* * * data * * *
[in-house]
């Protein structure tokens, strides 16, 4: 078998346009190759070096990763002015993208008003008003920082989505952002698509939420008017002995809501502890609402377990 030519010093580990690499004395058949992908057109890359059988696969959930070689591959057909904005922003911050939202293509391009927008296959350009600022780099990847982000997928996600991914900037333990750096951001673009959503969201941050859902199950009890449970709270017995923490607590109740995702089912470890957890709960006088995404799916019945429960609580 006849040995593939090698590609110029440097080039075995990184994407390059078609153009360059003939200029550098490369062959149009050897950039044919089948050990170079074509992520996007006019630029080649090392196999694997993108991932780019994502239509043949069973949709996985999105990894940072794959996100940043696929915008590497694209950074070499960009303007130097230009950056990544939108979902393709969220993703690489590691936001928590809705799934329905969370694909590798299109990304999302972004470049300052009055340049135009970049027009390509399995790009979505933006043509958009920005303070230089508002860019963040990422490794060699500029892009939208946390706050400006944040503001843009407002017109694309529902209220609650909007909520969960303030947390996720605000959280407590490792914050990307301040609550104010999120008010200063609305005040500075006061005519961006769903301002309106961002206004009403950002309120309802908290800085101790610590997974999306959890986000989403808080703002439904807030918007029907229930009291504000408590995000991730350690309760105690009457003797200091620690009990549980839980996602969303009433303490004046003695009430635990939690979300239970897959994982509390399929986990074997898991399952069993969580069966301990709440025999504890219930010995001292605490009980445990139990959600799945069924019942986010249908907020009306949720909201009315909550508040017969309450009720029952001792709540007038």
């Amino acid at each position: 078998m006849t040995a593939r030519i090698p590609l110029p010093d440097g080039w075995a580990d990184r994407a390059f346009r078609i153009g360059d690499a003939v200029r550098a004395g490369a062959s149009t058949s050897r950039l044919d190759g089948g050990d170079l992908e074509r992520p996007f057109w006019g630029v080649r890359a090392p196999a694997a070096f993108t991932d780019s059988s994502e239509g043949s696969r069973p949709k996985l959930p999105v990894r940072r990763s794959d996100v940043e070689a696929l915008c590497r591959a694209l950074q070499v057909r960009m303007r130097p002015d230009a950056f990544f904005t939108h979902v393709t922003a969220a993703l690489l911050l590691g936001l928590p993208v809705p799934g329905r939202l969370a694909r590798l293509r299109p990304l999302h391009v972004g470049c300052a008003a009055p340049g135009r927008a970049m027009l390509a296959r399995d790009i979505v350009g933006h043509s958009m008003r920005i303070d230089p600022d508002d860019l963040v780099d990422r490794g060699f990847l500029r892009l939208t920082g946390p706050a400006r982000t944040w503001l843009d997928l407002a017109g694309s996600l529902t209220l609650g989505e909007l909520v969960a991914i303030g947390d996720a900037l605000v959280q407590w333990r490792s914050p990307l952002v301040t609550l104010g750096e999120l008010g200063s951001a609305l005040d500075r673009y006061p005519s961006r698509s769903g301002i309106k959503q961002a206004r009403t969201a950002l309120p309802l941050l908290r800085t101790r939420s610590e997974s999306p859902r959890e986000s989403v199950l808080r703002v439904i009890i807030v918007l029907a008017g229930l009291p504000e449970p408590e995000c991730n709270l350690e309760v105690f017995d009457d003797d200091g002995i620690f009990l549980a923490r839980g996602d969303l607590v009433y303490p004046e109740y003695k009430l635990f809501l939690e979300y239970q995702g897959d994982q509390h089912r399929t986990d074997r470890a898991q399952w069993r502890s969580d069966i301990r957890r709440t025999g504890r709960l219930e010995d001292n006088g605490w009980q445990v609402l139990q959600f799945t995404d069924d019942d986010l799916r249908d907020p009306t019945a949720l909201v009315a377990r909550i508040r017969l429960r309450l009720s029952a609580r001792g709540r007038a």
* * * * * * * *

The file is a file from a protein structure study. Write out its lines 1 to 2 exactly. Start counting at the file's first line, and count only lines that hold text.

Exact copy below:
[in-house]
């Protein structure tokens, strides 16, 4: 078998346009190759070096990763002015993208008003008003920082989505952002698509939420008017002995809501502890609402377990 030519010093580990690499004395058949992908057109890359059988696969959930070689591959057909904005922003911050939202293509391009927008296959350009600022780099990847982000997928996600991914900037333990750096951001673009959503969201941050859902199950009890449970709270017995923490607590109740995702089912470890957890709960006088995404799916019945429960609580 006849040995593939090698590609110029440097080039075995990184994407390059078609153009360059003939200029550098490369062959149009050897950039044919089948050990170079074509992520996007006019630029080649090392196999694997993108991932780019994502239509043949069973949709996985999105990894940072794959996100940043696929915008590497694209950074070499960009303007130097230009950056990544939108979902393709969220993703690489590691936001928590809705799934329905969370694909590798299109990304999302972004470049300052009055340049135009970049027009390509399995790009979505933006043509958009920005303070230089508002860019963040990422490794060699500029892009939208946390706050400006944040503001843009407002017109694309529902209220609650909007909520969960303030947390996720605000959280407590490792914050990307301040609550104010999120008010200063609305005040500075006061005519961006769903301002309106961002206004009403950002309120309802908290800085101790610590997974999306959890986000989403808080703002439904807030918007029907229930009291504000408590995000991730350690309760105690009457003797200091620690009990549980839980996602969303009433303490004046003695009430635990939690979300239970897959994982509390399929986990074997898991399952069993969580069966301990709440025999504890219930010995001292605490009980445990139990959600799945069924019942986010249908907020009306949720909201009315909550508040017969309450009720029952001792709540007038």